Youth Football Online

The Promotion & Instruction of Youth Football
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Youth Football Online

The Promotion & Instruction of Youth Football
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Youth Football Online

Coaching Tips from a 25 Year Veteran Youth Football Coach

Coaching Tips from a 25 Year Veteran Youth Football Coach

After 25 years of coaching at Oswego Youth Tackle Football, I’ve learned a lot about what works and what doesn’t, both on and off the field. This guide is designed for fellow youth football coaches who are looking for practical, no-nonsense tips to improve their coaching game. Whether it’s managing parent interactions, preparing for game days, or supporting your players’ development, these pro tips are drawn from years of experience and countless hours spent on the field.
coach jason

Article by Coach Jason Stork. Coach Jason currently coaches 10u. He has 25 years of experience coaching all ages levels of youth football.

Coaching Tips Part 1 

  • Most coaches are volunteers. Unless you are volunteering to coach, please keep criticism to a minimum.
  • Understand when to vent about coaching/officiating. Driving home from an away game with your kid in the back seat listening to you complain about their coach/officiating is one of the worst things you can do. It lets them believe that there is no accountability for their own play and that they can blame any future struggles on others.
  • For rainy games, stuff newspaper in cleats to dry them overnight.
  • Have a full change of clothes, towels, and slip-on comfy shoes ready to go in your car for after every game. Change in the parking lot after the game. Your kid will thank you, trust me. It also shifts their mindset and allows them to “wind down.”
  • After a loss or poor-performing game, try to let your child absorb the feeling without asking, “Why did that happen?” or criticizing the team or coaches. Their coaches will be the ones to correct issues. After a game, win or lose, be supportive parents. Say things like, “I love to watch you play this game,” etc.
  • Follow the 24-hour rule when talking to coaches after a game. Emotions run high for everyone right after a game. If you feel you need to address something with a coach, go home, type an email that night, and let it sit for 24 hours. Often, the next day you will either erase or change the message to a more reasonable, non-emotional one.

Coaching Tips Part 2 

  • Have a cooler with drinks and snacks for the ride home after a game.
  • For away games, have your car packed the night before. Avoid scrambling the morning of looking for a mouthpiece or cleats.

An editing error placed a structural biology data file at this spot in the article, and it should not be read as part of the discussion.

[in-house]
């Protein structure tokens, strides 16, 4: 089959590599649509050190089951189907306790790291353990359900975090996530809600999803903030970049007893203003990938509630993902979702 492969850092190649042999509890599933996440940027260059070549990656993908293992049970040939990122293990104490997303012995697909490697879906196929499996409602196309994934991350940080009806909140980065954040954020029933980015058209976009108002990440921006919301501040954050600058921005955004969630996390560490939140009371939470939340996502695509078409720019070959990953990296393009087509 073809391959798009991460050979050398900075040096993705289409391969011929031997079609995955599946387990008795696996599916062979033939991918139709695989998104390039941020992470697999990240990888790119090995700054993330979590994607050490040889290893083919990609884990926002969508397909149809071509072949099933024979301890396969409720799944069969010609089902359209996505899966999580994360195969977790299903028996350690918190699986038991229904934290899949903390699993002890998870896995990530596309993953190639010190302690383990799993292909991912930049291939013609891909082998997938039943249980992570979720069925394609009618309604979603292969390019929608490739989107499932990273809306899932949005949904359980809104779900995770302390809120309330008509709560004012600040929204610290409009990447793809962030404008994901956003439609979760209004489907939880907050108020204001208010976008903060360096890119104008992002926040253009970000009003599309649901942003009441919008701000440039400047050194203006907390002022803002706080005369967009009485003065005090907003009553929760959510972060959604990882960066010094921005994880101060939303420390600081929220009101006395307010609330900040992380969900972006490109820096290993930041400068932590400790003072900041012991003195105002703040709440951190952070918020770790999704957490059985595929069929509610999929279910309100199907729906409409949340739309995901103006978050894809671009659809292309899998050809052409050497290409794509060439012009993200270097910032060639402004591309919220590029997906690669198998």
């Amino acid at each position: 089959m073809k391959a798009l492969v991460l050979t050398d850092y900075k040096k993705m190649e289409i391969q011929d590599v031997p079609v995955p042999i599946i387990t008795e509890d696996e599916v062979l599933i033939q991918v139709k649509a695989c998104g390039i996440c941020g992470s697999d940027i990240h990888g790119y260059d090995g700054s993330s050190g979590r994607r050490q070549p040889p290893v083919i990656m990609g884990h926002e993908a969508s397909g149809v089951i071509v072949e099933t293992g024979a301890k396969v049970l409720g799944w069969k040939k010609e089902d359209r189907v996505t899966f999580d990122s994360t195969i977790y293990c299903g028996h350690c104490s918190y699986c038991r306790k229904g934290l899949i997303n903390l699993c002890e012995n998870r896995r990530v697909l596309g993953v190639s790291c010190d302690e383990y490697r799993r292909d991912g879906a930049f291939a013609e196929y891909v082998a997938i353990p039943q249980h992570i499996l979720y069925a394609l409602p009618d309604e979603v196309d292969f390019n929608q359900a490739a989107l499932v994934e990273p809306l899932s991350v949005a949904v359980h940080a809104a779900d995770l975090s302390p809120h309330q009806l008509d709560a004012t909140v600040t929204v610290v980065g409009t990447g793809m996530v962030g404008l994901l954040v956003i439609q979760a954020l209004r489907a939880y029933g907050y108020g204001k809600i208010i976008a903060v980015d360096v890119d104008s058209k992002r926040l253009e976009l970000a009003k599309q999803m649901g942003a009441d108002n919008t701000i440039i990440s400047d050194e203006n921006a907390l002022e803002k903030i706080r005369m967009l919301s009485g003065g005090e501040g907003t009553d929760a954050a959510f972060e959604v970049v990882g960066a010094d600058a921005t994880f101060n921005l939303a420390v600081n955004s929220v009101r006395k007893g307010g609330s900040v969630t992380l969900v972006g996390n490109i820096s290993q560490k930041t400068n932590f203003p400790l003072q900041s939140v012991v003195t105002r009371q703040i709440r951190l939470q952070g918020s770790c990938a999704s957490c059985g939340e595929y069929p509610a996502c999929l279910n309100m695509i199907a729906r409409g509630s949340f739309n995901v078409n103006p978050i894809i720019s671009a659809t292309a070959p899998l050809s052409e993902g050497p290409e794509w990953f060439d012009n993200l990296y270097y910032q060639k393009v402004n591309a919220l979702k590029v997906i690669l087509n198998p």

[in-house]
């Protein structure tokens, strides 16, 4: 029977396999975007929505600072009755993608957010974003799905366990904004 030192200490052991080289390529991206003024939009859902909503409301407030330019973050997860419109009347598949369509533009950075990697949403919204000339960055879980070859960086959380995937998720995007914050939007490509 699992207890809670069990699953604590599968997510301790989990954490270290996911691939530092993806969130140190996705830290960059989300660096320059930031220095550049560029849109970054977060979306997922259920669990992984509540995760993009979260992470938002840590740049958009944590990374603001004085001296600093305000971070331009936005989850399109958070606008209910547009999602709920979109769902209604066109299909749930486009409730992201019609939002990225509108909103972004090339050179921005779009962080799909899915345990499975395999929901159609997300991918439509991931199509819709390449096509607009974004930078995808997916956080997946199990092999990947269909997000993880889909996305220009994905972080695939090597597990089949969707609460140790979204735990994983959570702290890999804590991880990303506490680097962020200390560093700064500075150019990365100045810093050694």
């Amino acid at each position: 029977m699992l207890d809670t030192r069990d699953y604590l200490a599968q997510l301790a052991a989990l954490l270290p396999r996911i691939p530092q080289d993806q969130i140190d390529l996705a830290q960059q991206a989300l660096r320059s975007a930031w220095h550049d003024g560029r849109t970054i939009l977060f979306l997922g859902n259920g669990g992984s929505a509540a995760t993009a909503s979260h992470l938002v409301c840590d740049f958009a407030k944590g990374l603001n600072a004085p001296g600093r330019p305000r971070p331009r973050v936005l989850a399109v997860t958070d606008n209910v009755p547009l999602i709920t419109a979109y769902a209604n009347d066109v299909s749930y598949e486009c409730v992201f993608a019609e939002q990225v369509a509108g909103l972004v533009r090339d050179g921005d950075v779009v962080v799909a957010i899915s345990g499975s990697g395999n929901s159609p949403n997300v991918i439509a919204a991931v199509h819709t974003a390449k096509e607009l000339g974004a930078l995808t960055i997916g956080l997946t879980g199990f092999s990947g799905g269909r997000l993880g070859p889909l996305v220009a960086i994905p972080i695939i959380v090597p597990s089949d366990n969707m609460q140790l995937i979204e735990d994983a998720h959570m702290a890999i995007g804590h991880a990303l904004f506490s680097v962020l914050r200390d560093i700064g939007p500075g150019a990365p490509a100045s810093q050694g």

• For away games, leave 20 minutes earlier than you think you need to. We all love iced coffee.
  • Inform your coach before the season about any potential health or other issues your child may have. Things like medication can have mental and physical effects that they need to know about.
  • Be aware of criticizing your child’s teammates. Parents don’t take kindly to someone being critical of their kids, and this can cause major issues on the sidelines.
  • Criticism of officials needs to stop. You are an adult. Stop yelling at officials. We are at an all-time low for officiating participation because of this. Mark my words, if it does not stop, we will have parent-less games where you are sitting in the parking lot, not in the stands or on the sidelines.
  • Your child will not get a D1 college scholarship in youth sports. Establish fun and fundamental play. Play multiple sports; please don’t specialize in one sport and play year-round. The number one reason kids stop playing sports is burnout, and number two is embarrassing parents.
  • Practice makes perfect. The practices are MORE important than the games. If you do not bring your child to practice, or are always late or need to leave early, you are killing your child’s chances of becoming successful on the field. Being a “GAMER” IS NOT A THING.

Coaching Tips Part 3

  • VOLUNTEER! Football is family, and I cannot stress this enough. Get to know the other kids’ parents and HELP run the volunteer activities. Things like the first down chain crew, scoreboard operations, announcing, and 50/50 fundraising are how you become one big family.
  • Parents, your game day must-haves include an umbrella, bag chairs, sunscreen, extra sweatshirts, hats, sunglasses, jackets, aspirin or ibuprofen, a small cooler with water for the ride home, slip-on shoes, and snacks.
  • Have a short memory. Don’t get too caught up in the wins or losses. Don’t bring up a week 2 loss over and over if you’re in week 7. The same goes for wins. Kids need to concentrate on the week they are in.

In my 25 years of coaching, I’ve seen the difference that a well-prepared and thoughtful coach can make in the lives of young athletes. By following these practical tips, you can create a positive and effective environment for your team. Remember, it’s not just about winning games but about helping kids grow, learn, and enjoy the sport. Let’s use our experience to make every practice and game a valuable experience for our players.

Coach Jason Stork currently coaches 10u. He has 25 years of experience coaching all ages levels of youth football.